Generator (floating ground) connects to house via a NEMA inlet accessible through old dog run fence.
I was asked by to moderate “The ArmadilloCon Story Game” as part of ArmadilloCon 2023, a spec-fic literary convention in which at least two panels were concerned with AI, so I decided to employ AI to facilitate the Mad Lib style brainstorming of this classic con game:
First, I asked ChatGPT for a selection of Mad Lib-style prompts suitable for the game and a science fictional story. Then I asked the audience for an Adjective, a superpower, a weakness, and the name of a planet.
Patrice Sarath and Michelle Muenzler brainstormed with input from the audience, while I moderated, transcribed, and interacted with the AI “Sudowrite” which works by accepting starting text, then suggesting two prose alternatives, one of which was chosen before inserting more prose and requesting more generates ideas and so on until the story is done. Here is what we came up with AI inspiration and human brainstorming and editorial clean up in the span of about 40 minutes…
Beginning prompt: Stupid aliens from the planet Garbanzo have invaded Earth. They possess incredible invisibility abilities that challenge humanity’s dog allergies. Jennifer and her dog, Nefertiti discover the evidence of the alien’s interference when Jennifer starts sneezing and some unseen someone says “bless you.”
1982, January 5th:
Jennifer rubbed her nose, trying to stifle another sneeze. “Nefertiti, did you hear that?” she whispered to her dog. “Someone said bless you, but I don’t see anyone here.”
Nefertiti’s ears perked up, and she began to sniff the air. Jennifer watched as her dog’s nose twitched, trying to pick up any scent of the invisible interloper.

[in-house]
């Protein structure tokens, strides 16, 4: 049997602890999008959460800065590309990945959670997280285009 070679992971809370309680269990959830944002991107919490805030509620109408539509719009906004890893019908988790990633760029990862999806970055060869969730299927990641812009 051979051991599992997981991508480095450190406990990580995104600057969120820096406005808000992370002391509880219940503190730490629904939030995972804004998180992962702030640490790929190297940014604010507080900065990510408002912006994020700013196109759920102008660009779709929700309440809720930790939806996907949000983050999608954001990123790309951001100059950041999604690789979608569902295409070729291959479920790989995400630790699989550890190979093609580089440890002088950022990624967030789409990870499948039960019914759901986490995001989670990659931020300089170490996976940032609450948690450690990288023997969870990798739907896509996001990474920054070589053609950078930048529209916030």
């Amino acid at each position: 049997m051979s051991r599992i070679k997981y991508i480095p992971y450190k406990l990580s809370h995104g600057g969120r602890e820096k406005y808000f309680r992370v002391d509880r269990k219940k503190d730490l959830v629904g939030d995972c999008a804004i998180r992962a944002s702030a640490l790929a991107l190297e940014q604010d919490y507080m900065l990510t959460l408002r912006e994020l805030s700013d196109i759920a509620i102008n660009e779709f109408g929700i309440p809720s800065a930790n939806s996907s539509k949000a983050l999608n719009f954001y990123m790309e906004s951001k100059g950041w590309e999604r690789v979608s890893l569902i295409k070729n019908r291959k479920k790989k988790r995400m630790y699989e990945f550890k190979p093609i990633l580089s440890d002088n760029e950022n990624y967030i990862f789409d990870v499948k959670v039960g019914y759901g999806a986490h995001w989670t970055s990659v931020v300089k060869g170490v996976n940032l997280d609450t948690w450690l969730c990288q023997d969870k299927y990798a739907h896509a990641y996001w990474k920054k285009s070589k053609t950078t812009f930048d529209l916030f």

Suddenly, Jennifer felt a tickle in her throat, and she let out a series of violent sneezes. “Achoo! Achoo! Achoo!”
As she wiped her nose with a tissue, Jennifer noticed a small, shimmering object floating in the air. The object seemed to be reflecting the light in the room, making it slightly visible to the naked eye.
For months, I’ve been fairly quite. I lot has been going on. Cheifly, I’ve been working on an anthology for Baen Books. It’s been a LOT of work, far more than I’d anticipated, not just writing and reading slush and editing, but tracking down information and conducting interviews and looking up quotes for epigraphs, and simple logistics–keeping track of invited authors, contracts, bios, and a thousand little details. But I’m pretty proud of the results. It’s in Baen’s capable hands. I think you’ll like it.
Baen Book’s new anthology, Real Stories of the United States Space Force, is a collection of science fiction stories and fact articles illustrating the real-world need for space defense and dispelling misconceptions about the nation’s newest military service branch.
13 Award-winning authors!
16 Original stories!
5 Fascinating articles!
Foreword by “Star Wars” (SDI) Chief Engineer of Space Based Laser, William F. Otto.
Contributions by nationally syndicated editorial cartoonists, Dave Granlund and Phil Hands.
Over the last few years, it’s come to the attention of researchers (and the rest of us) that some people have no “inner speech.” Inner speech, which has been called “inner monologue” by some, is the experience of hearing a voice in your head as you read and/or reason with yourself. Most people have inner speech, and most people are perplexed on learning that some others don’t. We don’t yet have a good handle on why we have it or why some don’t, but it’s quickly become clear that like autism, handedness, gender identity, and love of puppies, inner speech comes on a spectrum.